Australian Aboriginal and Torres Strait Islander teens merge traditional ecological knowledge with marine science on Orpheus Island

Few get to experience Orpheus Island in their lifetime, but this weekend a team of 40 high school students embark on an overnight trip to the island on the Great Barrier Reef as the very first participants in the Aboriginals and Torres Strait Islanders in Marine Science (ATSIMS) initiative.

ATSIMS students at Thuringowa State High

ATSIMS students at Thuringowa State High

Situated within the traditional sea country of the Manburra people and boasting a world-class marine research station run by James Cook University (JCU), Orpheus Island provides the selected year 9 and 10 Townsville-based students with the unique opportunity to study coral reefs firsthand, alongside coral reef scientists and Australian Aboriginal Elders.

Founding Director of ATSIMS, Joseph Pollock, says the initiative is vital for future coral reef research.

“There is so much to gain from merging western marine science with the traditional ecological knowledge possessed by the more than 70 traditional owner groups along the Great Barrier Reef,” Mr Pollock said.

Mr Pollock founded ATSIMS after leading a field-based coral reef science program in the Torres Strait Islands – where he discovered the local kids were teaching him much more than he could teach them.

“Many of these kids grew up on reefs, and they possess a huge wealth of knowledge acquired over countless generations on the Great Barrier Reef,” he said.

“This critical knowledge has not yet made its way into western marine science research.”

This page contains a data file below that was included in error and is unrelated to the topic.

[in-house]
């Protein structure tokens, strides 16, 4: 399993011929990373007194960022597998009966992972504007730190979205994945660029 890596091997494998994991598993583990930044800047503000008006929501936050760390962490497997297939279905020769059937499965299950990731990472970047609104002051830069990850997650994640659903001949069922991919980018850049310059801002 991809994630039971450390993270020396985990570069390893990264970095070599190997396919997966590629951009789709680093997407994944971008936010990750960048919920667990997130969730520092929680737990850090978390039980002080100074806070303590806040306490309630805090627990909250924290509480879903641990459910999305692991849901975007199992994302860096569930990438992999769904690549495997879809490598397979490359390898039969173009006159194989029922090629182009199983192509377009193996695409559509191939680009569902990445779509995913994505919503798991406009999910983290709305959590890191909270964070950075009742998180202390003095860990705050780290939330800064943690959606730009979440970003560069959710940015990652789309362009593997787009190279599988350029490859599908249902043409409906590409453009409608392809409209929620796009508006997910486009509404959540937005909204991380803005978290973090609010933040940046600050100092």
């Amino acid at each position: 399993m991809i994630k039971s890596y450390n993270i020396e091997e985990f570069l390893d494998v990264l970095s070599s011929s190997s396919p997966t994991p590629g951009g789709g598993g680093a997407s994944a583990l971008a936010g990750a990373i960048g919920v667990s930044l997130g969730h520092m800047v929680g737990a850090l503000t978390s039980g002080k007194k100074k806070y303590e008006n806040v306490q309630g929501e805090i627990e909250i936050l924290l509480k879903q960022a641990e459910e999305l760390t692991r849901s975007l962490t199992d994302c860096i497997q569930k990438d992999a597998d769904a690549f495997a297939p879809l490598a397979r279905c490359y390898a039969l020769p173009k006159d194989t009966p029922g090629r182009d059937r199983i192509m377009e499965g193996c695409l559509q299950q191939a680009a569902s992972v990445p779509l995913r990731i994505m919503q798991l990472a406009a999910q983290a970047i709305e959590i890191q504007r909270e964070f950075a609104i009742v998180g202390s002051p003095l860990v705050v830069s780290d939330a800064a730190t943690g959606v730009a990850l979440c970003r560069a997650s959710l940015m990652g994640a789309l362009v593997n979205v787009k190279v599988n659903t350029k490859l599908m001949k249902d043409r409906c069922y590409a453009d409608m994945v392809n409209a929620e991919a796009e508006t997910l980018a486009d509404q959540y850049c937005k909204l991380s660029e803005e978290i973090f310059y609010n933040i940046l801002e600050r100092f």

Orpheus Island Sunset

Orpheus Island Sunset

Sponsored by the ARC Centre of Excellence for Coral Reef Studies, the Orpheus Island field trip is a highlight of the ATSIMS program. The students will not only experience coral reef research out in the field, but also learn about life on a remote research station. In addition, the stay includes sessions with an Elder of the Manburra people, who will share his historical and ecological knowledge of the region with the students.

The ATSIMS program focuses on hands-on learning, including a visit to the Australian Institute of Marine Science (AIMS), a careers fair at JCU, and interactive lectures from young marine scientists from the ARC Centre of Excellence for Coral Reef Studies, JCU and AIMS.

This unique program aims to both inspire an interest in marine science amongst Australian Aboriginal and Torres Strait Islander youth, and to bring about a greater appreciation of their traditional ecological knowledge in the scientific community.

“We hope that providing these engaging, field-based science programs will bolster the interest, experience, and hands-on skills that Aboriginals and Torres Strait Islanders kids will need to initiate, and succeed in, tertiary studies in the field of marine science.”

Natalie Howard, community education counsellor at William Ross High, speaks about the value of the Aboriginals and Torres Strait Islanders in Marine Science Program.

(Photos available upon request)

Contacts:

  • Joseph Pollock, ATSIMS, ph: 0466 407 1410466 407 141
  • Professor David Yellowlees, ARC Centre of Excellence for Coral Reef Studies, ph: (07) 4781 6249(07) 4781 6249 or 0438 164 8240438 164 824
  • Melissa Lyne, media liaison, ph: 0415 514 3280415 514 328, email: Melissa.lyne@gmail.com

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